I also have a very strict protocol agreed with my chest con about how many to use, and how often, before seeking help, but have to say my new GP is not happy about me using nebs. However I am very sensible now and far more aware of the dangers of overuse.

I also live in a village where it takes twenty minutes for an ambulance/paramedics to reach, and feel more confident about having the use of a nebuliser in this respect.

Like Truly was saying, - hi Truly - you will be penalised re insurance purposes when travelling, as I found out to my cost during a recent holiday to Barbados.

Ironically I didn't need to neb at all in Barbados as the air was so clean and my pf dramatically improved.

Good luck.



Hi Mia

Yeah ironic but i never need to use my neb in warm countries!



Hey Truly,

Sounds like you and me, and our lungs, prefer the very warm sort of weather.

I know a good place, just 14% north of the equator, slightly moist but fresh, very warm, but not stiflingly so, some fresh air courtesy of the tradewinds....




brittle asthma and nebulisers

I too have type 2 brittle asthma and use a nebuliser when I have an attack. I find that it does help just a little whilst waiting for the ambulance. I usually just make it to the hospital which is 10 miles away about 20 mins by car. 10 to 15 mins by ambulance. I am usually ventilated every admission. I get an attack about ever 3-4 months.Hope this helps. Best wishes Jules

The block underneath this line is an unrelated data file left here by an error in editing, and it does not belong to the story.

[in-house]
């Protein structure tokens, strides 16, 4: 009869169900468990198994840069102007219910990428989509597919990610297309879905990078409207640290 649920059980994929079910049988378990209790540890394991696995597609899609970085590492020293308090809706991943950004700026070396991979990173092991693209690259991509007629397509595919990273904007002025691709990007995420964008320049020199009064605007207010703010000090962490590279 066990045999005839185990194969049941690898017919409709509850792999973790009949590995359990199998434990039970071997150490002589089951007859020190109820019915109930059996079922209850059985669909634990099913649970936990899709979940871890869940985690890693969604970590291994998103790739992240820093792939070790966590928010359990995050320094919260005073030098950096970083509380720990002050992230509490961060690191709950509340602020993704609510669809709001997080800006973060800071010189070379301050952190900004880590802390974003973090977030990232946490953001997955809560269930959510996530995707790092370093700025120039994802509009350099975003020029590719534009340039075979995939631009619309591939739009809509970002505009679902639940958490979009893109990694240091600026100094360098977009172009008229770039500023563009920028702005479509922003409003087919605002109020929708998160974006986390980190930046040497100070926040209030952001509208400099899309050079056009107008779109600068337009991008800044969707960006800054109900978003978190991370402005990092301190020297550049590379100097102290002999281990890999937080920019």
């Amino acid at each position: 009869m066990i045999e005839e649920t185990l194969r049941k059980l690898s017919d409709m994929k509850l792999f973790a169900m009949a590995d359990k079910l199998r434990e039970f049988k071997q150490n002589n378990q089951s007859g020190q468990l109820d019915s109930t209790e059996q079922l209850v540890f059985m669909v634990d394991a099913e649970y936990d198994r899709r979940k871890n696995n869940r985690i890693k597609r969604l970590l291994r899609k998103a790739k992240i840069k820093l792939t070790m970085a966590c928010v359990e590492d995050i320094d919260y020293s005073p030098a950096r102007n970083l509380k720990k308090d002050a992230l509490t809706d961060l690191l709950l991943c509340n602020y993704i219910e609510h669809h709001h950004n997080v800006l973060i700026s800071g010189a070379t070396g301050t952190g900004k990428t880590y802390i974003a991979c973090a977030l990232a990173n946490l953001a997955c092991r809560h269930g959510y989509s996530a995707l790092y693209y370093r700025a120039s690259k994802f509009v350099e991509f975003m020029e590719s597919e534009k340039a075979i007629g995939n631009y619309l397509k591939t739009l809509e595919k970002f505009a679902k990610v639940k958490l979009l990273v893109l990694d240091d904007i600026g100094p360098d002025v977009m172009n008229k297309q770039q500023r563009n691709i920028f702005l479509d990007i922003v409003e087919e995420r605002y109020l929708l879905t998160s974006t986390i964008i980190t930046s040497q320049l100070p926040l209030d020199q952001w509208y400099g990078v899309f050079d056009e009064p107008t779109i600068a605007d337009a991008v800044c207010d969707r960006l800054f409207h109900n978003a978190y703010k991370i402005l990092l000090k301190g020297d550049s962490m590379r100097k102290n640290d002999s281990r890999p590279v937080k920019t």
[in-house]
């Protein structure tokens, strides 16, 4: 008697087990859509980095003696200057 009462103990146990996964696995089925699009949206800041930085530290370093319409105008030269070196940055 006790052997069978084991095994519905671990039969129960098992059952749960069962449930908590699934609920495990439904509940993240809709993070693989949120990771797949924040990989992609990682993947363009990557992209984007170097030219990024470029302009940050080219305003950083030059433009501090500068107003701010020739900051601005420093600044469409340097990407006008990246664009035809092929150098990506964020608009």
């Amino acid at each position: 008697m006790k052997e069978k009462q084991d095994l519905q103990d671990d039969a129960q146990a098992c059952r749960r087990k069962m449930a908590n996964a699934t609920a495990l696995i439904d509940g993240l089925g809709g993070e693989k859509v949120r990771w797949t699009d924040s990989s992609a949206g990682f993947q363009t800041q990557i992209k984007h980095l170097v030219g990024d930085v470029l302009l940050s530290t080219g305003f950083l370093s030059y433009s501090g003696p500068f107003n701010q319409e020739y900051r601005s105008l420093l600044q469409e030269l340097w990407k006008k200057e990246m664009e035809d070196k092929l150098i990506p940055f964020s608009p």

Brittle Asthma


I've had brittle asthma for 3 and a half years and like you my peak flow falls really quickly.

I have asked both my consultant and gp re the home neb and both were very against it.

I felt that i could benefit from less trips to A&E if I had a home neb but as I am not wheezy and breathless constantly I was advised it would be best not to have on e at home. In thier eyes, if I am poorly enough to need nebulised then I should be in hospital but then again I know that there are loads of peeps who sign on here and they are on home nebs and cope OK.

At the end of the day if you do take the home neb and have an attack and struggle to set it up - if in doubt phone for an ambulance, dont waste time !

Take care



For many, many months I was in and out ambulances, in and out A & E and needless to say I was becoming tired of the round trips and the asthma. I was eventually diagnosed as a brittle type 1 and what I did discover was that every time I was in A & E I would be given nebs back to back. In October '03 I had 9 nebs back to back with all the other meds being administered IV within approx 1/2 to 3/4 hour due to the urgency of the time. Suddenly my local hospital woke up to the fact that I was spending several extremely early mornings in A & E every week and made a decission to keep me in until I was stable. 6 weeks later I was released home. Less than 2 weeks later I was in again. My hubby became fed up with all of the late nights (but not with me nor the asthma) and asked me what in my opinion would allow me to remain home. Then after a discussion with my consultant he agreed that as more than 60% of my time was in hospital on the same meds I am on at home but was just having the nebs at hospital he agreed to let me have a nebulizer at home on the proviso that if I passed 5 nebs in number back to back, I would have to go into A & E and be assessed. Now I only spend about 20% of my time in hospital. Some times I find that I will have have 7 nebs back to back and would not require to enter A & E, sometimes I am aware that I would not be able to control my asthma particularly well after 4 nebs and hubby calls an ambulance. I suppose each attack has to be taken on its own merits so to speak [particularly bad phrase but nothing else comes to mind.....sorry] Yes my nebulizer does make a difference to my life.